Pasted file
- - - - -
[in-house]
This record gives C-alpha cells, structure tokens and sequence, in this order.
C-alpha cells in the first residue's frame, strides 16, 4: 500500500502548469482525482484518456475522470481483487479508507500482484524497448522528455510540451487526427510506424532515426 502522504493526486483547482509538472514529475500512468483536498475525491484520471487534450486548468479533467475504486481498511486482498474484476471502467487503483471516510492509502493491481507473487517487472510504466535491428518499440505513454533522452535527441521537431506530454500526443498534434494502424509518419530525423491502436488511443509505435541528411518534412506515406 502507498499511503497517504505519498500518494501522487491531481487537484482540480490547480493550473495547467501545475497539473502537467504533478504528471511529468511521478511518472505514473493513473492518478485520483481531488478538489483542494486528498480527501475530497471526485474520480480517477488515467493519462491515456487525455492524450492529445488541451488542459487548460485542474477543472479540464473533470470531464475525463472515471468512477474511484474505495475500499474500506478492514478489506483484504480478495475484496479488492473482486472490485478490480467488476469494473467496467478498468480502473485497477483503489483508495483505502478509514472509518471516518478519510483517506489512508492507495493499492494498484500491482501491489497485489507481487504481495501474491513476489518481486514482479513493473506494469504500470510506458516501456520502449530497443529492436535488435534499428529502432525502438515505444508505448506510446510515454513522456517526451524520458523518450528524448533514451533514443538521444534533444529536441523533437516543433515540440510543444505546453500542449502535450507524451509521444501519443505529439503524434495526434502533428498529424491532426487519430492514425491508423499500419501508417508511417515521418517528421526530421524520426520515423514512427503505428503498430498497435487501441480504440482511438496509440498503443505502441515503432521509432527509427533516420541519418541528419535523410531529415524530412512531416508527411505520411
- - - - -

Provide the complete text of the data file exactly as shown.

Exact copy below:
[in-house]
This record gives C-alpha cells, structure tokens and sequence, in this order.
C-alpha cells in the first residue's frame, strides 16, 4: 500500500502548469482525482484518456475522470481483487479508507500482484524497448522528455510540451487526427510506424532515426 502522504493526486483547482509538472514529475500512468483536498475525491484520471487534450486548468479533467475504486481498511486482498474484476471502467487503483471516510492509502493491481507473487517487472510504466535491428518499440505513454533522452535527441521537431506530454500526443498534434494502424509518419530525423491502436488511443509505435541528411518534412506515406 502507498499511503497517504505519498500518494501522487491531481487537484482540480490547480493550473495547467501545475497539473502537467504533478504528471511529468511521478511518472505514473493513473492518478485520483481531488478538489483542494486528498480527501475530497471526485474520480480517477488515467493519462491515456487525455492524450492529445488541451488542459487548460485542474477543472479540464473533470470531464475525463472515471468512477474511484474505495475500499474500506478492514478489506483484504480478495475484496479488492473482486472490485478490480467488476469494473467496467478498468480502473485497477483503489483508495483505502478509514472509518471516518478519510483517506489512508492507495493499492494498484500491482501491489497485489507481487504481495501474491513476489518481486514482479513493473506494469504500470510506458516501456520502449530497443529492436535488435534499428529502432525502438515505444508505448506510446510515454513522456517526451524520458523518450528524448533514451533514443538521444534533444529536441523533437516543433515540440510543444505546453500542449502535450507524451509521444501519443505529439503524434495526434502533428498529424491532426487519430492514425491508423499500419501508417508511417515521418517528421526530421524520426520515423514512427503505428503498430498497435487501441480504440482511438496509440498503443505502441515503432521509432527509427533516420541519418541528419535523410531529415524530412512531416508527411505520411